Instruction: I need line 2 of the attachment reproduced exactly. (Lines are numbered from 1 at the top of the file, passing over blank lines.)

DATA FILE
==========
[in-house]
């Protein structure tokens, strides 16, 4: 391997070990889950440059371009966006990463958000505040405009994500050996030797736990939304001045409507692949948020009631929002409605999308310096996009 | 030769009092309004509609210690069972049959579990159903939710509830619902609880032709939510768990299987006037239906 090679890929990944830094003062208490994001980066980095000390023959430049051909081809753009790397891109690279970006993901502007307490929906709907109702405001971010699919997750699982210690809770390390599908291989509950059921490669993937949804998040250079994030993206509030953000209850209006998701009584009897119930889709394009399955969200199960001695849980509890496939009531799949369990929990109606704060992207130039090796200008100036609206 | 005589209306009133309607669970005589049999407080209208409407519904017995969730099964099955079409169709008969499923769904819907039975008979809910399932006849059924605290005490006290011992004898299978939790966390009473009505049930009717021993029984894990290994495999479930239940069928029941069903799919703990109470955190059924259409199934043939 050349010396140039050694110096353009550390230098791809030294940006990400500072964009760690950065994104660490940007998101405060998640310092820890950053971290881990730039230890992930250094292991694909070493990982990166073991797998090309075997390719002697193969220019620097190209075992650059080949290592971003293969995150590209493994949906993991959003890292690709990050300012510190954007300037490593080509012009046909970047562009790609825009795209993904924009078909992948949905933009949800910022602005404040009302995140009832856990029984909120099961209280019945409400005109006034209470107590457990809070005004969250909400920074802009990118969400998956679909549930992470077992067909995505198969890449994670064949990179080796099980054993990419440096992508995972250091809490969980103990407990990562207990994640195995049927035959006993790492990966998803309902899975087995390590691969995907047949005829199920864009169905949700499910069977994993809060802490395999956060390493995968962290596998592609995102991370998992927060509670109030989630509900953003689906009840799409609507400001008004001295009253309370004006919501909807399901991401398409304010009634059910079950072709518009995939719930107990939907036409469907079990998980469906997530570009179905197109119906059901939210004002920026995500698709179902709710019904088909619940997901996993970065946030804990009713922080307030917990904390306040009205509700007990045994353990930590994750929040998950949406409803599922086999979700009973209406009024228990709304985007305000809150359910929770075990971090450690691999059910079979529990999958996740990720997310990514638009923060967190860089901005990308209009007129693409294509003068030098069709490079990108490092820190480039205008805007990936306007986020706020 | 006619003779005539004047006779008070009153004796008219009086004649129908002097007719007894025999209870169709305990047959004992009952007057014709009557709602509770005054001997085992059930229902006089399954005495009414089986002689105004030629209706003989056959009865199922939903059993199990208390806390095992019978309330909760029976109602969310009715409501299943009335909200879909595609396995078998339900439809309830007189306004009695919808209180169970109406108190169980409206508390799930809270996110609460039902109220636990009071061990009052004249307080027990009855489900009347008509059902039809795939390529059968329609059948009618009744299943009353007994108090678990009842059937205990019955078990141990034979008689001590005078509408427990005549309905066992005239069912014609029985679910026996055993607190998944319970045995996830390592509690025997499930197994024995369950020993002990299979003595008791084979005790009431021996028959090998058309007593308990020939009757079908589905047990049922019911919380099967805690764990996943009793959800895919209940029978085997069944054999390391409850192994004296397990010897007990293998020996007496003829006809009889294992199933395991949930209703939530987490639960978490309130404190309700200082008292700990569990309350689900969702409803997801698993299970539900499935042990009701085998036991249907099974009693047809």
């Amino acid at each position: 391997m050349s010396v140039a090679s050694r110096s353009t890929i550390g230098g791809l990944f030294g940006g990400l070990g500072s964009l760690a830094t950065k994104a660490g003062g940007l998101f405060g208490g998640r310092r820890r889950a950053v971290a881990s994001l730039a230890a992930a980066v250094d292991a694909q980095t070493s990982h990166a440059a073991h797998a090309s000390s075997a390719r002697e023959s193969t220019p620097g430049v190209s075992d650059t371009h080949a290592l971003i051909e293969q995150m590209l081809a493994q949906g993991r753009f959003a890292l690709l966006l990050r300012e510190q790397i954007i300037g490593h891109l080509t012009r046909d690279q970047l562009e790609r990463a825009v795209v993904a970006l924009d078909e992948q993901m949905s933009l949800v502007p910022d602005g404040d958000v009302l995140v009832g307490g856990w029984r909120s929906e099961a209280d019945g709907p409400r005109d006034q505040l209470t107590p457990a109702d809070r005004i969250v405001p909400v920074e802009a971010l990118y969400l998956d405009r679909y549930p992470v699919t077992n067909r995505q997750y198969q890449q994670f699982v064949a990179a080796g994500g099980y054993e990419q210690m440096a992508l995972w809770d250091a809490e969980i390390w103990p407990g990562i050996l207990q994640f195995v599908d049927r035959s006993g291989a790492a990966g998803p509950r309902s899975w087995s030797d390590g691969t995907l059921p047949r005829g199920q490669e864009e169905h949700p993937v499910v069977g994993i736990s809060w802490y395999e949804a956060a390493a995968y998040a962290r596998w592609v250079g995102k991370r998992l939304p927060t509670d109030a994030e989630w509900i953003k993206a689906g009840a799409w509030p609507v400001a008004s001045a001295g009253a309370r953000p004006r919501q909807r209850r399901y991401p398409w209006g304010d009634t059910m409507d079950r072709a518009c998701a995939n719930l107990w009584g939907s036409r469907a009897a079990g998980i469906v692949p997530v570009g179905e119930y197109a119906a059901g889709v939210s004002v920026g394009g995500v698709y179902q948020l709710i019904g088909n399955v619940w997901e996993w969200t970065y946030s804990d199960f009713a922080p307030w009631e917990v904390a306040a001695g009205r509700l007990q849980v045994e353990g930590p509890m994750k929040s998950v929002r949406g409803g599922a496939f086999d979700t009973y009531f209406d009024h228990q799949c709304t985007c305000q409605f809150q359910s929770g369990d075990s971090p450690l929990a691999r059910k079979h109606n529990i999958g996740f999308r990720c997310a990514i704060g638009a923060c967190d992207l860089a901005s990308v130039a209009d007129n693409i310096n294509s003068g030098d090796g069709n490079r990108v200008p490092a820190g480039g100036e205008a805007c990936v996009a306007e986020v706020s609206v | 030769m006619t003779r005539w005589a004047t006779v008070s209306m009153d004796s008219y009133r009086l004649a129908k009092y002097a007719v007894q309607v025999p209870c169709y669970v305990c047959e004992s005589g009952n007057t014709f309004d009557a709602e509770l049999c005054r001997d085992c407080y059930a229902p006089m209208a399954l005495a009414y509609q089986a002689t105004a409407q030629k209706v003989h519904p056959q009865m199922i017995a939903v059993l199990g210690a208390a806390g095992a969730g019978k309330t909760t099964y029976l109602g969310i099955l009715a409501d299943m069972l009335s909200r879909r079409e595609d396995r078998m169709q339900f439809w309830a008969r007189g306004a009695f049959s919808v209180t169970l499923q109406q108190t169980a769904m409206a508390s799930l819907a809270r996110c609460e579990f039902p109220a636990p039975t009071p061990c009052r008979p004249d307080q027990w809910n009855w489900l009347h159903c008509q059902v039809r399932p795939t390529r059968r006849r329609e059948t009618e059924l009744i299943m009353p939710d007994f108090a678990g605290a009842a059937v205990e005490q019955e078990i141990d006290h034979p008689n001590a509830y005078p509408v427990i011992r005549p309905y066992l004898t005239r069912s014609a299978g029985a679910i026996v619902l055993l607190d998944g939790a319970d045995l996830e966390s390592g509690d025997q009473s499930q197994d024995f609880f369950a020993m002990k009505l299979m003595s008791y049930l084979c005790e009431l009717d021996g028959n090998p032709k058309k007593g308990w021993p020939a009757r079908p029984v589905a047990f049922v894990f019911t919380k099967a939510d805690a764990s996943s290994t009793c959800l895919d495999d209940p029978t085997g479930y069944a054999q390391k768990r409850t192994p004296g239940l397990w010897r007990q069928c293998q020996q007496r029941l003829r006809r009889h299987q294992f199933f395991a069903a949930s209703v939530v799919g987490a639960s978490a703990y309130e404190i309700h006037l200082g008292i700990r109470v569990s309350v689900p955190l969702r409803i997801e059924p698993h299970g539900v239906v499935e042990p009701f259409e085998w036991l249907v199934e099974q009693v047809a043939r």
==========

């Protein structure tokens, strides 16, 4: 391997070990889950440059371009966006990463958000505040405009994500050996030797736990939304001045409507692949948020009631929002409605999308310096996009 | 030769009092309004509609210690069972049959579990159903939710509830619902609880032709939510768990299987006037239906 090679890929990944830094003062208490994001980066980095000390023959430049051909081809753009790397891109690279970006993901502007307490929906709907109702405001971010699919997750699982210690809770390390599908291989509950059921490669993937949804998040250079994030993206509030953000209850209006998701009584009897119930889709394009399955969200199960001695849980509890496939009531799949369990929990109606704060992207130039090796200008100036609206 | 005589209306009133309607669970005589049999407080209208409407519904017995969730099964099955079409169709008969499923769904819907039975008979809910399932006849059924605290005490006290011992004898299978939790966390009473009505049930009717021993029984894990290994495999479930239940069928029941069903799919703990109470955190059924259409199934043939 050349010396140039050694110096353009550390230098791809030294940006990400500072964009760690950065994104660490940007998101405060998640310092820890950053971290881990730039230890992930250094292991694909070493990982990166073991797998090309075997390719002697193969220019620097190209075992650059080949290592971003293969995150590209493994949906993991959003890292690709990050300012510190954007300037490593080509012009046909970047562009790609825009795209993904924009078909992948949905933009949800910022602005404040009302995140009832856990029984909120099961209280019945409400005109006034209470107590457990809070005004969250909400920074802009990118969400998956679909549930992470077992067909995505198969890449994670064949990179080796099980054993990419440096992508995972250091809490969980103990407990990562207990994640195995049927035959006993790492990966998803309902899975087995390590691969995907047949005829199920864009169905949700499910069977994993809060802490395999956060390493995968962290596998592609995102991370998992927060509670109030989630509900953003689906009840799409609507400001008004001295009253309370004006919501909807399901991401398409304010009634059910079950072709518009995939719930107990939907036409469907079990998980469906997530570009179905197109119906059901939210004002920026995500698709179902709710019904088909619940997901996993970065946030804990009713922080307030917990904390306040009205509700007990045994353990930590994750929040998950949406409803599922086999979700009973209406009024228990709304985007305000809150359910929770075990971090450690691999059910079979529990999958996740990720997310990514638009923060967190860089901005990308209009007129693409294509003068030098069709490079990108490092820190480039205008805007990936306007986020706020 | 006619003779005539004047006779008070009153004796008219009086004649129908002097007719007894025999209870169709305990047959004992009952007057014709009557709602509770005054001997085992059930229902006089399954005495009414089986002689105004030629209706003989056959009865199922939903059993199990208390806390095992019978309330909760029976109602969310009715409501299943009335909200879909595609396995078998339900439809309830007189306004009695919808209180169970109406108190169980409206508390799930809270996110609460039902109220636990009071061990009052004249307080027990009855489900009347008509059902039809795939390529059968329609059948009618009744299943009353007994108090678990009842059937205990019955078990141990034979008689001590005078509408427990005549309905066992005239069912014609029985679910026996055993607190998944319970045995996830390592509690025997499930197994024995369950020993002990299979003595008791084979005790009431021996028959090998058309007593308990020939009757079908589905047990049922019911919380099967805690764990996943009793959800895919209940029978085997069944054999390391409850192994004296397990010897007990293998020996007496003829006809009889294992199933395991949930209703939530987490639960978490309130404190309700200082008292700990569990309350689900969702409803997801698993299970539900499935042990009701085998036991249907099974009693047809």